The IDA is the Intercollegiate Dressage Association, which offers college riders the unique opportunity to compete in dressage as a team for their school. Teams are made up of four riders, one Intro, one Lower Training, one Upper Training, and one First Level rider. While that may not sound very challenging, the true difficulty lies in piloting an unfamiliar mount through a dressage test, as IDA riders are prohibited from riding their own horses in competition. At each show, host schools must provide enough horses for all riders showing, and competing teams literally pull names out of a hat for the horses they’ll ride that day. Riders are allowed only ten minutes to warm up and acclimate to the horse they’re riding, and then they must ride their test.
MSU’s dressage team was amazingly hospitable, and once we arrived on the show grounds we didn’t have to lift a finger – teammates fought over who was in charge of which pony, and those left promptly unpacked our tack and hay before we even realized the trailer was empty! Our golden ponies settled in well between all the Warmbloods and Thoroughbreds, and of course willingly followed anybody they thought might provide food (they weren’t disappointed). Charts posted on the barn wall mapped out who was assigned to each horse for braiding, wrapping and tacking, and we left for the evening feeling very comfortable that they’d probably receive better attention than at home.
The first day of the show dawned below freezing and raining, and we immediately received comments on how great our horses were acting despite weather, when all the others were extra fresh, and one even had to be pulled from the show after a few extra warm-up stunts. Positive comments from coaches and riders alike continued all weekend, and we heard everything from promises to steal our ponies at the end of the weekend, to coaches commending their excellent behavior and steady obedience.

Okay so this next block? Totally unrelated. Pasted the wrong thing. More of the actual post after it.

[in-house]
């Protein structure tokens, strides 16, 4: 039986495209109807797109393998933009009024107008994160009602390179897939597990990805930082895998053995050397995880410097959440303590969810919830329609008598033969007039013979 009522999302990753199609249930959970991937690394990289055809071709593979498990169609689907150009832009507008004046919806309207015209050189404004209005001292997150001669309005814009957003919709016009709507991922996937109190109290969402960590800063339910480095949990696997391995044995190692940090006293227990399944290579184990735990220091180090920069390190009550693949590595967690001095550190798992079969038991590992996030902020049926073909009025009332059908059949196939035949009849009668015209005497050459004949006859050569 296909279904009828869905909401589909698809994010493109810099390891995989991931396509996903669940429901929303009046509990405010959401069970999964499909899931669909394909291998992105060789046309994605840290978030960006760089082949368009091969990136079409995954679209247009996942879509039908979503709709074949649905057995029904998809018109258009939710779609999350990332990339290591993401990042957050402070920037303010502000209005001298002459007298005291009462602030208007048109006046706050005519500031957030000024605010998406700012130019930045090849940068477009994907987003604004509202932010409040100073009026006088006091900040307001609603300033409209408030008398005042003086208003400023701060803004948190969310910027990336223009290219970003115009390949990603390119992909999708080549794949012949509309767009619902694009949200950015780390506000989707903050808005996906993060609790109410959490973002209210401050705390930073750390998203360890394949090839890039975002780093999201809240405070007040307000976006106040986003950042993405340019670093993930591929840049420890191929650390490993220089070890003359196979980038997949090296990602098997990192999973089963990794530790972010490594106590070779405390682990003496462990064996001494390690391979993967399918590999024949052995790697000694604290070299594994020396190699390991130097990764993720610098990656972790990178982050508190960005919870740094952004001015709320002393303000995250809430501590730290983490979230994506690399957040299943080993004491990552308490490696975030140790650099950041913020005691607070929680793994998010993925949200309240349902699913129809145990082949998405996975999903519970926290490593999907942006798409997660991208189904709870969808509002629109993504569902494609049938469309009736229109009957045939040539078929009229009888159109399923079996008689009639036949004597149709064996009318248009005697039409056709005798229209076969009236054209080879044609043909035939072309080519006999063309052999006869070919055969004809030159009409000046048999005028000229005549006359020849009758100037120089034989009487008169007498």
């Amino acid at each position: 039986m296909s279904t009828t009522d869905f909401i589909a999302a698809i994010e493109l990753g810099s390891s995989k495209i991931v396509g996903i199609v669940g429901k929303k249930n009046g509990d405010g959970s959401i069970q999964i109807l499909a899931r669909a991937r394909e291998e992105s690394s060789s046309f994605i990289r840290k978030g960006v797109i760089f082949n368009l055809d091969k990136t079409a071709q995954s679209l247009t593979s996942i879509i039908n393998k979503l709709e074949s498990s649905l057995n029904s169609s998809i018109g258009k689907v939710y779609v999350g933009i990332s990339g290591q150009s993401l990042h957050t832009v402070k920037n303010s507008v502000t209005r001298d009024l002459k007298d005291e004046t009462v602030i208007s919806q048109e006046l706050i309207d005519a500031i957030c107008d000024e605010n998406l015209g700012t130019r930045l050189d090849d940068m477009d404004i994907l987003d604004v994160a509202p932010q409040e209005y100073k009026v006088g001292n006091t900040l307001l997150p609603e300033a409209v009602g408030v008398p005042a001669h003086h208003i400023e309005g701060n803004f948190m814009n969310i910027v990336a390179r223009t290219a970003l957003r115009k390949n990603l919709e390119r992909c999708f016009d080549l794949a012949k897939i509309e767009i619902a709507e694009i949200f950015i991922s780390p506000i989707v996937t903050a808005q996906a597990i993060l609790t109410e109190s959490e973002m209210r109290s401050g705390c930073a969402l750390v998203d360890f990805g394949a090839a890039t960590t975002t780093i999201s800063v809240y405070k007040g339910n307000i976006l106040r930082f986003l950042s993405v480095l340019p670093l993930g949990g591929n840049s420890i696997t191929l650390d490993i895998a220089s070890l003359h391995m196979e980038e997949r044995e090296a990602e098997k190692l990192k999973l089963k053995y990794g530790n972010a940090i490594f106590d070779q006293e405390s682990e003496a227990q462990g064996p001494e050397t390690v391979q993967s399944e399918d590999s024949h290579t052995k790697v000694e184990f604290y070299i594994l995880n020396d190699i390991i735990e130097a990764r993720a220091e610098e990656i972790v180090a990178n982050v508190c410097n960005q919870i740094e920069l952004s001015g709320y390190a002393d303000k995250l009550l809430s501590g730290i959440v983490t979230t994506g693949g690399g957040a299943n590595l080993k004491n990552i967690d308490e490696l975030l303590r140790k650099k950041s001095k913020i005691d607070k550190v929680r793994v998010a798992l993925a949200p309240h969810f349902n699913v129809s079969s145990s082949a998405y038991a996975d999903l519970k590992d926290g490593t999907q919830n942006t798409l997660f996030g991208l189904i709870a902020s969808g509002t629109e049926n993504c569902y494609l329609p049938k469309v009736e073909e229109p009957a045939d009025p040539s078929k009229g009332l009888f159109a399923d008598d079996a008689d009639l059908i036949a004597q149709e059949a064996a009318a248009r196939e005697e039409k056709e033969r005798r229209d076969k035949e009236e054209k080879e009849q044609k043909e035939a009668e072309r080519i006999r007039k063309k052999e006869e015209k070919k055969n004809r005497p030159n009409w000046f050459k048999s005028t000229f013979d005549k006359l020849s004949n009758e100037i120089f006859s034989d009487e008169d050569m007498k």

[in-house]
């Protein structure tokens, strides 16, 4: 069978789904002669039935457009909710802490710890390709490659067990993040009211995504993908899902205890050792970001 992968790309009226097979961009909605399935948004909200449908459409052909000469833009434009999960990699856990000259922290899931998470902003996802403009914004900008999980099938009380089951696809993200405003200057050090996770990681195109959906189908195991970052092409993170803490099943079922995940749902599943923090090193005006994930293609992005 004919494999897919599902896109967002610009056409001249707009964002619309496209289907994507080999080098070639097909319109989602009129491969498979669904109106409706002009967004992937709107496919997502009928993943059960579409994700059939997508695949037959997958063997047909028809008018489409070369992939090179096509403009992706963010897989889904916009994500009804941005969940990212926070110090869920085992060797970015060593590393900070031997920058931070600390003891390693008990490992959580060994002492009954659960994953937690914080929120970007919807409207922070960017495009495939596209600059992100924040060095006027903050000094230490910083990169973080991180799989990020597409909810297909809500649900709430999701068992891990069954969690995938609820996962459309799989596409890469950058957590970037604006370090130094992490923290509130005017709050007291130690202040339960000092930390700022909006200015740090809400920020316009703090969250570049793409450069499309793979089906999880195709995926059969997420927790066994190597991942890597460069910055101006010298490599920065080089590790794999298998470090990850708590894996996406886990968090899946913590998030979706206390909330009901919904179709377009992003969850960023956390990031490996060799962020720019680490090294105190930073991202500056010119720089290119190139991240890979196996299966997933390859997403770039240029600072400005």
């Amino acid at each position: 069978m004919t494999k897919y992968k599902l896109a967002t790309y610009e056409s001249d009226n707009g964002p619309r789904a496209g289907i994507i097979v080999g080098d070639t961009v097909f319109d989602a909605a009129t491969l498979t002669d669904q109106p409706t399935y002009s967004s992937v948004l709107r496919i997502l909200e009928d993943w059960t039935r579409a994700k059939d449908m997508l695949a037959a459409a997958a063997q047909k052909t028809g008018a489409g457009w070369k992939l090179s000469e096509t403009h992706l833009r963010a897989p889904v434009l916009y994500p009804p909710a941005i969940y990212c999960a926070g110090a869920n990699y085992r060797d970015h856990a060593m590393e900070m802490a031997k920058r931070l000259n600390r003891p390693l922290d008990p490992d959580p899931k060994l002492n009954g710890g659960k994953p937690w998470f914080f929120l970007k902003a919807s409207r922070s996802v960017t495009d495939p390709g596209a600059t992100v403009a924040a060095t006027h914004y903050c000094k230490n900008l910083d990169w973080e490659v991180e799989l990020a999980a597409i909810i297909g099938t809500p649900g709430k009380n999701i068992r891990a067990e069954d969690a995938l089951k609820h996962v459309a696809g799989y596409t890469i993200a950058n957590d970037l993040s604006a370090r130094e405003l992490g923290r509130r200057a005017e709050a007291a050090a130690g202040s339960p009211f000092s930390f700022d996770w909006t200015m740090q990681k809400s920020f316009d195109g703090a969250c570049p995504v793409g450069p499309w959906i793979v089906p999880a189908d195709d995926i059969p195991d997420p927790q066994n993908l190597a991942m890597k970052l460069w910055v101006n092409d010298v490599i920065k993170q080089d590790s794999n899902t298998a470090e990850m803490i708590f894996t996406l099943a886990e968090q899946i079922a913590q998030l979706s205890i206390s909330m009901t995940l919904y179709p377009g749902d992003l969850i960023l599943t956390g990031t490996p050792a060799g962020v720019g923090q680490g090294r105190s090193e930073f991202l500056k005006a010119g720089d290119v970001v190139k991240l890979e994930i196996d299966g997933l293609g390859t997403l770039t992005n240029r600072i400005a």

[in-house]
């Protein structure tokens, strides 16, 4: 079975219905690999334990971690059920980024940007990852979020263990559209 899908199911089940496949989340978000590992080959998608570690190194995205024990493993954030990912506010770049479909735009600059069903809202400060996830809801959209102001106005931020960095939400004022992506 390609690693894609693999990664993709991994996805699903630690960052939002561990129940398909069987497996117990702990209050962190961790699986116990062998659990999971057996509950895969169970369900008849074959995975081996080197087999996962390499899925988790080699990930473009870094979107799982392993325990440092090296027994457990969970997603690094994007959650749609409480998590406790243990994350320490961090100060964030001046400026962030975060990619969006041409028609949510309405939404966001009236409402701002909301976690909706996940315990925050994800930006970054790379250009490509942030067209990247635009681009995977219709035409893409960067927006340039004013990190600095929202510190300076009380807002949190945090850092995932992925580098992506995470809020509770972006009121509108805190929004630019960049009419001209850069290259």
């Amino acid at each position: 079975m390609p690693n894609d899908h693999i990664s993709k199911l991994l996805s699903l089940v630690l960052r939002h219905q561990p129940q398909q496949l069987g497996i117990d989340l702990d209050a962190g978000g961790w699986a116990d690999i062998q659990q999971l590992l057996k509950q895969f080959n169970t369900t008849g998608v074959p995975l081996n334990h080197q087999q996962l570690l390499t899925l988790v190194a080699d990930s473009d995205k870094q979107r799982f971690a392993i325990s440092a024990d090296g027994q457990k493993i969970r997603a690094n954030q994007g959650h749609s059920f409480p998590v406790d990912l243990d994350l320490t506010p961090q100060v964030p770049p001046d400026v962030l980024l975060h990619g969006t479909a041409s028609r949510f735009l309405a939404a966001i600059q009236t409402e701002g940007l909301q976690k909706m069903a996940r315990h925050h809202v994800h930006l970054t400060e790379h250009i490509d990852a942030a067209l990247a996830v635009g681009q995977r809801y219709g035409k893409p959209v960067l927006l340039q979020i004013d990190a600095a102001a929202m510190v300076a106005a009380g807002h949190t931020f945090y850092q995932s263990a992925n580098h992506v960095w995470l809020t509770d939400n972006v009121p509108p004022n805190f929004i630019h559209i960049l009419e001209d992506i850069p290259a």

Over the course of the two-day show, we watched each of our mares take their riders through six different Intro and Training level tests. The dozen rides ranged from nervous beginners who managed to hang on, to solid riders who really put the girls together and off their hind ends for a fabulous test. We had just as much fun watching the girls take care of timid newbies as we did watching them perform a stellar test, and hearing all the positive exclamations as riders left the ring was incredibly heartwarming. Several competitors took home pictures, guests wandered the barns specifically looking for the ponies, and more than one teammate suggested a rider just keep on trotting out of the ring and take the horse home. We thoroughly enjoyed watching others gain so much pleasure from our fabulous Haflingers, and they did us and breed very proud this weekend!